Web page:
Aragorn looked down to see he held Legolas' hand in his own. He hadn't realized he had taken it. "And I shall take my memory of our journeys, our arguments, our beloved friendship with me to the realm where mortals go when they leave this Middle Earth." Aragorn raised his gaze and saw that Legolas, whom he had never see cry, had silent tears upon his fair face.

"Do not grieve, or I shall start," Aragorn begged him.

"My heart breaks at the thought of our parting, yet the Sea calls louder by the day. I shall to bearing with me such great happiness in knowing you. Your friendship has been one of the greatest gifts of my life, Aragorn."

"And yours, mine," the Man said, grasping his friend's hand more firmly. "I send with you my blessings and my hope that you find nothing but joy in your new life."

Legolas bowed his head, unable to find words. At last he spoke. "Perhaps, when Illuvatar stops singing his song and the world is undone, our two lights will find one another again." He lifted his head again to meet his friend's gaze. "Until that time, may your light shine true and may your forefathers greet you with great joy when you enter their halls."

The two stood and hugged one another one last time. Legolas could feel the mortality of his friend and it saddened him. With a heavy sigh, he left Aragorn standing in the golden sunlight.

That night the Elven boat left Osgilath with only two passengers. It sailed down the Anduin toward the sea. That same night the vision that Arwen had had so many years before came true. After bidding all his friends and children good-bye, Elessar laid himself down and died. There was much grieving and lamentations, yet Arwen knew only the unending pain in her own heart.

The world, for Arwen's grieving heart, had no spring or summer. She wandered like one lost through the Palace, her eyes seeing only the past as she tasted the bitterness of her grief. When winter came, she left Minas Tirith, bidding her children and their children good-bye. She traveled on a gray mare and rode north towards Lothlorien, following the river until the Emyn Muil forced her further west.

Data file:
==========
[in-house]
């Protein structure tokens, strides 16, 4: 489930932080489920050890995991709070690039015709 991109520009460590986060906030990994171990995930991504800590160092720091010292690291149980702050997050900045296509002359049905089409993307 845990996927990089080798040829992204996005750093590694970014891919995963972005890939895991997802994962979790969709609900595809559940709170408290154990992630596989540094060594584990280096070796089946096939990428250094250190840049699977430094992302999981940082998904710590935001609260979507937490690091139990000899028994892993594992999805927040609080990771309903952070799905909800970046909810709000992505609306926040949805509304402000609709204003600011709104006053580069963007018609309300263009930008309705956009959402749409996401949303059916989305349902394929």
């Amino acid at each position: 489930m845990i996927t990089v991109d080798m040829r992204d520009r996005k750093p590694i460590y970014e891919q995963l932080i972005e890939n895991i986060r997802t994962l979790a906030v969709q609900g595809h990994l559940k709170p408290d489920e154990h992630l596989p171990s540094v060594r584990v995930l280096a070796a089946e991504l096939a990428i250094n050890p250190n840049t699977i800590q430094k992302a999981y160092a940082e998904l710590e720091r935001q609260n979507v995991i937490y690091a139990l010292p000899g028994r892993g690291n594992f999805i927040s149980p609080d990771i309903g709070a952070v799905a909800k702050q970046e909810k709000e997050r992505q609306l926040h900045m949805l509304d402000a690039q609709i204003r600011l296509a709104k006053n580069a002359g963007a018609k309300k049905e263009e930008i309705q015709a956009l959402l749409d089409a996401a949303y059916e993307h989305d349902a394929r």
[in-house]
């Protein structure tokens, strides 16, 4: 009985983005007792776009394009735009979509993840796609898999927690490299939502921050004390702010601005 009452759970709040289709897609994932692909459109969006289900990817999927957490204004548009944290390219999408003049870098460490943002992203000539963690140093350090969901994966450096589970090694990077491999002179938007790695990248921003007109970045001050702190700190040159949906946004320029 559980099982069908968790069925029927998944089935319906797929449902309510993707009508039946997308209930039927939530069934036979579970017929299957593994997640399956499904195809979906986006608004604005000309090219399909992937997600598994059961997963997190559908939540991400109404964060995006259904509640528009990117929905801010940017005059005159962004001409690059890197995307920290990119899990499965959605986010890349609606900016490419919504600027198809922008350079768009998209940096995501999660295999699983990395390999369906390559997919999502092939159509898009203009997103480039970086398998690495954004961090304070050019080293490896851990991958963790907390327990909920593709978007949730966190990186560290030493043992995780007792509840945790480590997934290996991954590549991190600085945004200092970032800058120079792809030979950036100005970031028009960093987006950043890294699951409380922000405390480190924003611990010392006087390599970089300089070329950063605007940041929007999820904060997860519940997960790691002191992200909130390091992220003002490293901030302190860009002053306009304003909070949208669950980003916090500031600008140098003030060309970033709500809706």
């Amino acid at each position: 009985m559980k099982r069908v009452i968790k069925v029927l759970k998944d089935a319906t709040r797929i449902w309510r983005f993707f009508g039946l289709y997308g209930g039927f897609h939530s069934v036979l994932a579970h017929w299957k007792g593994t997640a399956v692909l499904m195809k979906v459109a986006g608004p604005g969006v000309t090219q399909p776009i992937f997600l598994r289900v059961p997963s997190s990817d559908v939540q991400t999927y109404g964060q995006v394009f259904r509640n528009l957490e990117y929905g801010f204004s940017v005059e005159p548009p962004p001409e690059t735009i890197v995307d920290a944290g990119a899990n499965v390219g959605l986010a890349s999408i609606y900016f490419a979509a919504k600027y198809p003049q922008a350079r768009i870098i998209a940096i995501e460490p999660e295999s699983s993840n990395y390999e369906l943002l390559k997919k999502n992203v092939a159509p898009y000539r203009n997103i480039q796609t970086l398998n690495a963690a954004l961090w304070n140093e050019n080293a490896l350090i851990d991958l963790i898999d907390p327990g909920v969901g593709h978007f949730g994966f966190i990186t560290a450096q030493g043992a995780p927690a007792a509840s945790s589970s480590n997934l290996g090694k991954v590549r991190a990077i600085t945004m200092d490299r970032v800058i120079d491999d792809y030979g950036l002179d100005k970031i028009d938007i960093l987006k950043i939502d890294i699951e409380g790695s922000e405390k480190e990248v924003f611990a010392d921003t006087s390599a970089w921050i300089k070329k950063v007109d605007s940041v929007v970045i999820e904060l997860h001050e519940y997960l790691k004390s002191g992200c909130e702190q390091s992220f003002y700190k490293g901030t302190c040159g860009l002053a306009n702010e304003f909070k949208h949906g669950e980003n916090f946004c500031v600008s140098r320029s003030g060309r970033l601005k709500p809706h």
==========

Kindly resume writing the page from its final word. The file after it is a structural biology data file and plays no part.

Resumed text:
Eventually Arwen came to the fork in the river where the Silverlode joined Anduin, and she rode up until she reached a natural ford. There she released her horse and continued on foot into what had once been the protected realm of Lothlorien. Much had changed since the Lady Galadriel sailed into Westerness. The golden light which had always touched the woods no longer shined upon its leaves and trees.

She found her way to Cerin Amroth where she and Estel had pledged their love. Using her cloak, she made a bed for herself in the fallen leaves amidst the flowering elanor.

Arwen laid down and starred off into the past, her eyes seeing over and over again young Estel coming to her, a smile upon his face, his long brown hair flowing in the wind. She could no longer cry. There were no tears left in her, only an aching longing to be Estel again.

Looking up, Arwen watched the stars far above in the black canopy of night. Somewhere up there Eärendil sailed bearing the light of the Silmaril. As she stared, barely breathing, the night sky slowly faded. Beyond her feet, toward the east, the sky lightened. Pale pink and gold, the morning crept upon her and she released a long pent up sigh.

Then the light changed. Arwen looked toward the rising sun. The light was great, yet she could stare at it without harming her eyes. She felt a sudden lightness. An anticipation. Sitting half-up, she gazed toward the sun. Someone was coming from the light with long, sure steps. She knew that walk. She rose easily to her feet, her lips parting in wonder as Estel, young, handsome, and smiling came to her again, his hands held out.

She moved toward him in wonder, putting both her hands into his, unsure if he were real or a phantom.

Estel's laugh echoed in her heart. "I am as real as you, my love. Forever my love. Come with me. This is no longer our world."

She did not look back to see her body upon the bed of leaves, but walked forward into the light with her love and she was glad.